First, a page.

April 2010
Volume 51, Issue 13
Free
ARVO Annual Meeting Abstract  |   April 2010
Acidification of RPE Lysosomes by Nanoparticles
Author Affiliations & Notes
  • G. Baltazar
    Anatomy and Cell Biology, Sch Dental Med, Univ. of Pennsylvania, Philadelphia, Pennsylvania
  • S. Guha
    Physiology,
    Sch of Med, Univ. of Pennsylvania, Philadelphia, Pennsylvania
  • A. M. Laties
    Ophthalmology,
    Sch of Med, Univ. of Pennsylvania, Philadelphia, Pennsylvania
  • U. B. Kompella
    Pharmaceutical Sciences & Ophthalmology, University of Colorado Denver, Aurora, Colorado
  • C. H. Mitchell
    Anatomy and Cell Biology, Sch Dental Med, Univ. of Pennsylvania, Philadelphia, Pennsylvania
    Physiology,
    Sch of Med, Univ. of Pennsylvania, Philadelphia, Pennsylvania
  • Footnotes
    Commercial Relationships  G. Baltazar, None; S. Guha, None; A.M. Laties, 0247483, P; U.B. Kompella, None; C.H. Mitchell, 0247483, P.
  • Footnotes
    Support  EY017045, EY-013434, EY-015537, EY-001583 (CHM); Research to Prevent Blindness, the Paul and Evanina Bell Mackall Foundation Trust (AML)
Investigative Ophthalmology & Visual Science April 2010, Vol.51, 700. doi:
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    • Get Citation

      G. Baltazar, S. Guha, A. M. Laties, U. B. Kompella, C. H. Mitchell; Acidification of RPE Lysosomes by Nanoparticles. Invest. Ophthalmol. Vis. Sci. 2010;51(13):700.

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      © ARVO (1962-2015); The Authors (2016-present)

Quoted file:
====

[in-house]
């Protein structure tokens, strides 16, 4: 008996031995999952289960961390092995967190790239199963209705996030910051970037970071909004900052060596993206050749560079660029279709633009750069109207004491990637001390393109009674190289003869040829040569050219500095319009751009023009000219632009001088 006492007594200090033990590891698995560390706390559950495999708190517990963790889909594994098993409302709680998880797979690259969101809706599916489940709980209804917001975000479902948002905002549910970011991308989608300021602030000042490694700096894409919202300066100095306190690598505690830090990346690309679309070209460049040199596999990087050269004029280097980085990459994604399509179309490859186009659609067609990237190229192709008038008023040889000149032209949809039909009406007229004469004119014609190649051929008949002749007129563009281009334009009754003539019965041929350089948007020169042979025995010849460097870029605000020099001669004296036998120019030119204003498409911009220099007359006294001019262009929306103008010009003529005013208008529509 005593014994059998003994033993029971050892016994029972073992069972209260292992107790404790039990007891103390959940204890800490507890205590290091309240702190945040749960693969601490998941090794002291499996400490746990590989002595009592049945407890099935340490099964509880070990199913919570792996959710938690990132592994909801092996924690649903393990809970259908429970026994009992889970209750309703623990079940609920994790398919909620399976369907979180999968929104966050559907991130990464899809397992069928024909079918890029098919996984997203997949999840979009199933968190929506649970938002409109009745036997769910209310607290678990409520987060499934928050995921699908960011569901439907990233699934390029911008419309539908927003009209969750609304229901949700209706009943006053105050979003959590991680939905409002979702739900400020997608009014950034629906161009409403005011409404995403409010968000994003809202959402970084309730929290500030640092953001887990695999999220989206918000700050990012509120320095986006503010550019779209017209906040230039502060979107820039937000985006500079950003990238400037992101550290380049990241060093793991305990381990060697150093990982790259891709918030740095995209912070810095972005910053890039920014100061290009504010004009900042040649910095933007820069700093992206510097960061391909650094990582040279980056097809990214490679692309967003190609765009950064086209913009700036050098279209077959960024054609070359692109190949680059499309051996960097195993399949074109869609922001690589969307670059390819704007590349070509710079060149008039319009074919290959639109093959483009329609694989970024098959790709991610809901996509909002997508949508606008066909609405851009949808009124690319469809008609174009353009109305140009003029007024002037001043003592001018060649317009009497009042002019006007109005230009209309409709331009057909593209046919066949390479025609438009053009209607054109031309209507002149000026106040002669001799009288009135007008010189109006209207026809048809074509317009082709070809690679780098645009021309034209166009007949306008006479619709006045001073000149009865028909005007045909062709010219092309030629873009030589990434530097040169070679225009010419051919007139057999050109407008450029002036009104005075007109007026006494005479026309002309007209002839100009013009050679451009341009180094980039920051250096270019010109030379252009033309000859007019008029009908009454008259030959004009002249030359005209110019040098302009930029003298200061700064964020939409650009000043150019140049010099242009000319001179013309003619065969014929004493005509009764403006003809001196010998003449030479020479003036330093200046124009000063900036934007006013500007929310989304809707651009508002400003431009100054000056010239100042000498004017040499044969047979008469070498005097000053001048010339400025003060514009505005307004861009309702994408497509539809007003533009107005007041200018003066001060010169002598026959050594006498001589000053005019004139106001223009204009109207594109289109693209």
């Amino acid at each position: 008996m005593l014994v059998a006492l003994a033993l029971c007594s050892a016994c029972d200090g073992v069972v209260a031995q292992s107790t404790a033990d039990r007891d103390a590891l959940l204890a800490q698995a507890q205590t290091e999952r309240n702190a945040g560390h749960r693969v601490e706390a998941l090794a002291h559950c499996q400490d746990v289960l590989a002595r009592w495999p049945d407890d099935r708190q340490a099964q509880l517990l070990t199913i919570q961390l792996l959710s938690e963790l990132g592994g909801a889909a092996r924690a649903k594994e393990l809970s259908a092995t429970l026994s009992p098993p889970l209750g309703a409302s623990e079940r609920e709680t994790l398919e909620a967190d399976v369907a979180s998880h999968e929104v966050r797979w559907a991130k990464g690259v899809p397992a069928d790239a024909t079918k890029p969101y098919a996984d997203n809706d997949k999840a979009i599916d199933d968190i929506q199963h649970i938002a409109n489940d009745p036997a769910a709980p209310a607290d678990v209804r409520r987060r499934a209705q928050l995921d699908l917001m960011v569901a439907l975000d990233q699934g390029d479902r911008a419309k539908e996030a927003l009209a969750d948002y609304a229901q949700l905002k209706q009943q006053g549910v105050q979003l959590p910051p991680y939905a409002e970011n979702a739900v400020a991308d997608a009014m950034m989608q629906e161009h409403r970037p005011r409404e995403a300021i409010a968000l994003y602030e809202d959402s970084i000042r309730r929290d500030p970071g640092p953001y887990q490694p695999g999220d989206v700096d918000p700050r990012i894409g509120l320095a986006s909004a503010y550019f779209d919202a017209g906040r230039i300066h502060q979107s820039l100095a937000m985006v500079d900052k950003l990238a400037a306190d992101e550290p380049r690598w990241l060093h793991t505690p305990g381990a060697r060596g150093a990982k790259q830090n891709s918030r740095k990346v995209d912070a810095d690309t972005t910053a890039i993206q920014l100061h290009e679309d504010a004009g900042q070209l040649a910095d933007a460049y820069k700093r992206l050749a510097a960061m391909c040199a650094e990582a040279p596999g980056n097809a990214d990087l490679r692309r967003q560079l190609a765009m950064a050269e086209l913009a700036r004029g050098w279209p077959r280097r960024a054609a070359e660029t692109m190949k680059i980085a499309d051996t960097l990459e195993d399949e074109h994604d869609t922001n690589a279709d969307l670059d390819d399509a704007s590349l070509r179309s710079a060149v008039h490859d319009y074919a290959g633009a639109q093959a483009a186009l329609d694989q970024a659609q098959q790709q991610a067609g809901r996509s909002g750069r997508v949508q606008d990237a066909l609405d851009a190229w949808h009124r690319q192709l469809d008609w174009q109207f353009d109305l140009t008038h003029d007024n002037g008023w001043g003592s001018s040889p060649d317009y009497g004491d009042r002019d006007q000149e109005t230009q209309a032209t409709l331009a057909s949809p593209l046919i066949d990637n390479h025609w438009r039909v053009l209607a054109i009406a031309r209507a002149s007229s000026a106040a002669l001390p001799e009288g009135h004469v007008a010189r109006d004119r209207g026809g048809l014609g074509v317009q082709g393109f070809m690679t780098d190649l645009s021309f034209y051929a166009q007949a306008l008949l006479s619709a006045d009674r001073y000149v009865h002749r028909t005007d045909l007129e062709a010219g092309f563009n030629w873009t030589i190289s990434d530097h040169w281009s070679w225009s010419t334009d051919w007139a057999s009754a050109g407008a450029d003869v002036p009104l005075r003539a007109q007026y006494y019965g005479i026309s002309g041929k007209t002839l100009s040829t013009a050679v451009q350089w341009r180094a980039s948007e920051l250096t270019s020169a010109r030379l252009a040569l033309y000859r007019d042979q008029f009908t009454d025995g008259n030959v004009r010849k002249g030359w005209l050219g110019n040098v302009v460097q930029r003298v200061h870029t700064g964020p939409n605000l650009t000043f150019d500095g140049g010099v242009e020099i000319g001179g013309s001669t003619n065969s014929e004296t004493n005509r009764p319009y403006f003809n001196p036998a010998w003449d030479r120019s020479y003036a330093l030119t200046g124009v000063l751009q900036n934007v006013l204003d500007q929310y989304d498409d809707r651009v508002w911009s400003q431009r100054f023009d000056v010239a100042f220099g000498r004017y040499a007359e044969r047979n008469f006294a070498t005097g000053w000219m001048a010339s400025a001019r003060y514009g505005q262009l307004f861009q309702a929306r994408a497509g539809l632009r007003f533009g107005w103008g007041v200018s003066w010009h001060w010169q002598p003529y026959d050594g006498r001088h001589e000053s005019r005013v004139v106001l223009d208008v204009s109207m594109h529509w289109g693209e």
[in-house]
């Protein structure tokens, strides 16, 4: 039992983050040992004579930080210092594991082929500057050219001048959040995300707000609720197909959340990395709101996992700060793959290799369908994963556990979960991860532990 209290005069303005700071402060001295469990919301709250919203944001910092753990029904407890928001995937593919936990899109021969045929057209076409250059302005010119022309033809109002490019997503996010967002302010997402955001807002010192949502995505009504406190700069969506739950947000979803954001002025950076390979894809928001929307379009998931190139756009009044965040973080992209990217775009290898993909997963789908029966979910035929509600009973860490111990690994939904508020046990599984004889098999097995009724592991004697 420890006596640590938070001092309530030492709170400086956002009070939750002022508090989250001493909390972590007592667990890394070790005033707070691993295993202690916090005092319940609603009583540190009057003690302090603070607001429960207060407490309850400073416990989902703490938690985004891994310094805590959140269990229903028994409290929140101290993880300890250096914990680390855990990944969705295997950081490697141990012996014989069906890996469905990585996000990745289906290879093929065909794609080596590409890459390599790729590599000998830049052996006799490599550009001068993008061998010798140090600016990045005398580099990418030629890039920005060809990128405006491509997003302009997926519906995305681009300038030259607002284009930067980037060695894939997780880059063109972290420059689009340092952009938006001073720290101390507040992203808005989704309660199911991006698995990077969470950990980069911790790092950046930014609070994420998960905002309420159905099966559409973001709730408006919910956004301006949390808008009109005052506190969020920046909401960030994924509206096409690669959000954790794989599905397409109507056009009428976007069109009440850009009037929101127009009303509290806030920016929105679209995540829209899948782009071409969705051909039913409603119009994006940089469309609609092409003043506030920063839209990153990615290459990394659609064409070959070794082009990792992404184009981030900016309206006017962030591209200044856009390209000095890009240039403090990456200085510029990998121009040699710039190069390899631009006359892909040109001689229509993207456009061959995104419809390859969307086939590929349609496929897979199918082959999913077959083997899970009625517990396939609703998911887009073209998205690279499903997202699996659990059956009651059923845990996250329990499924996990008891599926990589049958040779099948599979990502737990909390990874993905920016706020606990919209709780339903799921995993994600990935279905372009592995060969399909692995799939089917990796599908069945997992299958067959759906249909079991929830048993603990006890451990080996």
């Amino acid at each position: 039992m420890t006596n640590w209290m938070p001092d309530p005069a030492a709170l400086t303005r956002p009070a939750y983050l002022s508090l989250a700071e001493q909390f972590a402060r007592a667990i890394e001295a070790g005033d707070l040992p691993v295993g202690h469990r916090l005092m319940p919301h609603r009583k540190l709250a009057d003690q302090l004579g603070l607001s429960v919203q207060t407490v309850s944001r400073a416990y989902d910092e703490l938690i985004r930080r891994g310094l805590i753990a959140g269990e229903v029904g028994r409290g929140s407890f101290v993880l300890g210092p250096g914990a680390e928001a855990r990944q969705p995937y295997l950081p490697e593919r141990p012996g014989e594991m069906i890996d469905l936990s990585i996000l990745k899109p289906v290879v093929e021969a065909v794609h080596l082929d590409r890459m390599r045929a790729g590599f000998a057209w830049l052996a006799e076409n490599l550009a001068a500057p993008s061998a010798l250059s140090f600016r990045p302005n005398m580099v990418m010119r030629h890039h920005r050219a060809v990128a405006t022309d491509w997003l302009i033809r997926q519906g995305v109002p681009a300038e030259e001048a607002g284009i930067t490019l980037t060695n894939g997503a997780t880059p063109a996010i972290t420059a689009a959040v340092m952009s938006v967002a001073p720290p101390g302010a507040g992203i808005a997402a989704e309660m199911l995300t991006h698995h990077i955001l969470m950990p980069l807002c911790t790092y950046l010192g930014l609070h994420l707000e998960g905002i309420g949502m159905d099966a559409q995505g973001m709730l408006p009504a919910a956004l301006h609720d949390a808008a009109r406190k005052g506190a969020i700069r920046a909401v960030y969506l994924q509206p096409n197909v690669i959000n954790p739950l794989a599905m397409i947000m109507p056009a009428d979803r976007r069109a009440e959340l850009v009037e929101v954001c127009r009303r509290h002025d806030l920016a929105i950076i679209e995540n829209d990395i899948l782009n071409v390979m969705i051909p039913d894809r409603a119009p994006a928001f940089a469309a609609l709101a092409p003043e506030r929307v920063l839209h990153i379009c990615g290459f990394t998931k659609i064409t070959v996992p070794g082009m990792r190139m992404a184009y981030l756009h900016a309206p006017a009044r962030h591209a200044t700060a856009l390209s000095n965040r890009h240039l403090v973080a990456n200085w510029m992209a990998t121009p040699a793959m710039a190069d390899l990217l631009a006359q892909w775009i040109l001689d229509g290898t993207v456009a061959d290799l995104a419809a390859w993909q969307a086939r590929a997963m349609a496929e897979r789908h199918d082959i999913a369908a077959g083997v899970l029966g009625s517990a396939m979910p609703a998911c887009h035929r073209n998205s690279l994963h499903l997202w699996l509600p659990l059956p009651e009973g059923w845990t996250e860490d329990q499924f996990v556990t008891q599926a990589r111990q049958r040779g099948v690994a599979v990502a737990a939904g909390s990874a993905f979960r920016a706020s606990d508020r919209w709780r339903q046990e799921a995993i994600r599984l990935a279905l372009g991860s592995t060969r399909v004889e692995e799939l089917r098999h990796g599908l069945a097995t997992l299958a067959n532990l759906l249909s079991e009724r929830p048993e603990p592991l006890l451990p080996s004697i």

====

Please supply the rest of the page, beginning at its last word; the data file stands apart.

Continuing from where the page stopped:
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Abstract

Purpose: : Lysosomal enzymes require an acidic pH to function optimally, and the lysosomal pH of RPE cells may elevate in disease. Experimentally, elevation of lysosomal pH can lead to the accumulation of lipofuscin-like autofluorescence. As reacidification of the lysosomes can reduce this build-up in RPE cells, approaches to lower the lysosomal pH of compromised RPE cells are of potential benefit. In this regard, we asked whether acidic nanoparticles were delivered to the lysosomes of RPE cells and whether they successfully reacidified these lysosomes.

Methods: : Acidic nanospheres derived from polylactide were developed. Nanospheres labeled with Nile Red were administered to cultured ARPE-19 cells to examine their internalization and subcellular localization. Additionally, their ability to acidify compromised lysosomes was assessed. ARPE-19 cells grown in 96-well plates were treated on day 0 with 10 µM chloroquine in the presence and absence of unlabeled nanoparticles. The lysosomal pH was determined from the ratio of fluorescence excited at 340 and 380 nm in cells loaded with the dye Lysosensor Yellow-Blue.

Results: : Acidic nanoparticles had internalized in ARPE-19 cells within 24 hours. The nanoparticles predominantly co-localized with the LysoTracker stain, indicating they had been delivered to the lysosomes. A single dose of chloroquine elevated the pH of lysosomes for up to 7 days. Two nanosphere formulations were successful in lowering this lysosomal pH by 30-50%, with sustained acidification lasting at least 7 days.

Conclusions: : Acidic nanoparticles are internalized by RPE cells and delivered to the lysosomes. A single application of nanoparticles can restore acidity to these compromised cells for at least a week. It remains to be determined whether nanoparticles can improve degradative function and reduce the accumulation of lipofuscin in disordered RPE cells.

Keywords: retinal pigment epithelium • pH • drug toxicity/drug effects 
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